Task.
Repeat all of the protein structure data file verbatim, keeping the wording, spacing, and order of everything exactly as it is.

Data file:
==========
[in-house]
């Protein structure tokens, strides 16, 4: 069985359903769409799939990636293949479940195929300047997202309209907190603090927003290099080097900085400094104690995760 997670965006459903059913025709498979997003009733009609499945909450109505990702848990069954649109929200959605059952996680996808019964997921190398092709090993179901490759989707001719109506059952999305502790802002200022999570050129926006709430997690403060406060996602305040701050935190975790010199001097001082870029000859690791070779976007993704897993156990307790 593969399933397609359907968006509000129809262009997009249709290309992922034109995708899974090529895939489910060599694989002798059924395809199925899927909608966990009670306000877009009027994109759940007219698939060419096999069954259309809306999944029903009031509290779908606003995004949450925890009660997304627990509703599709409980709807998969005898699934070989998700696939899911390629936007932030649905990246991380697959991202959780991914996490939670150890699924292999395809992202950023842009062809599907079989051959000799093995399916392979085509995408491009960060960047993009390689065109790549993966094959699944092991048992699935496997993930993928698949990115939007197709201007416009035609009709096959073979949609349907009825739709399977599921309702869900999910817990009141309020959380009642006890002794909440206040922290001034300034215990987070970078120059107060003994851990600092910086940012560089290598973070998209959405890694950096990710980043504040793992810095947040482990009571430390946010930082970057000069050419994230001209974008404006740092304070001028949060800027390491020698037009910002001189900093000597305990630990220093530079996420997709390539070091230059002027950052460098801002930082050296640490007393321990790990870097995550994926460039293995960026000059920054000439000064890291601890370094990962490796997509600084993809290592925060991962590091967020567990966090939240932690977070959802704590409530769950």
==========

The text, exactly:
[in-house]
């Protein structure tokens, strides 16, 4: 069985359903769409799939990636293949479940195929300047997202309209907190603090927003290099080097900085400094104690995760 997670965006459903059913025709498979997003009733009609499945909450109505990702848990069954649109929200959605059952996680996808019964997921190398092709090993179901490759989707001719109506059952999305502790802002200022999570050129926006709430997690403060406060996602305040701050935190975790010199001097001082870029000859690791070779976007993704897993156990307790 593969399933397609359907968006509000129809262009997009249709290309992922034109995708899974090529895939489910060599694989002798059924395809199925899927909608966990009670306000877009009027994109759940007219698939060419096999069954259309809306999944029903009031509290779908606003995004949450925890009660997304627990509703599709409980709807998969005898699934070989998700696939899911390629936007932030649905990246991380697959991202959780991914996490939670150890699924292999395809992202950023842009062809599907079989051959000799093995399916392979085509995408491009960060960047993009390689065109790549993966094959699944092991048992699935496997993930993928698949990115939007197709201007416009035609009709096959073979949609349907009825739709399977599921309702869900999910817990009141309020959380009642006890002794909440206040922290001034300034215990987070970078120059107060003994851990600092910086940012560089290598973070998209959405890694950096990710980043504040793992810095947040482990009571430390946010930082970057000069050419994230001209974008404006740092304070001028949060800027390491020698037009910002001189900093000597305990630990220093530079996420997709390539070091230059002027950052460098801002930082050296640490007393321990790990870097995550994926460039293995960026000059920054000439000064890291601890370094990962490796997509600084993809290592925060991962590091967020567990966090939240932690977070959802704590409530769950």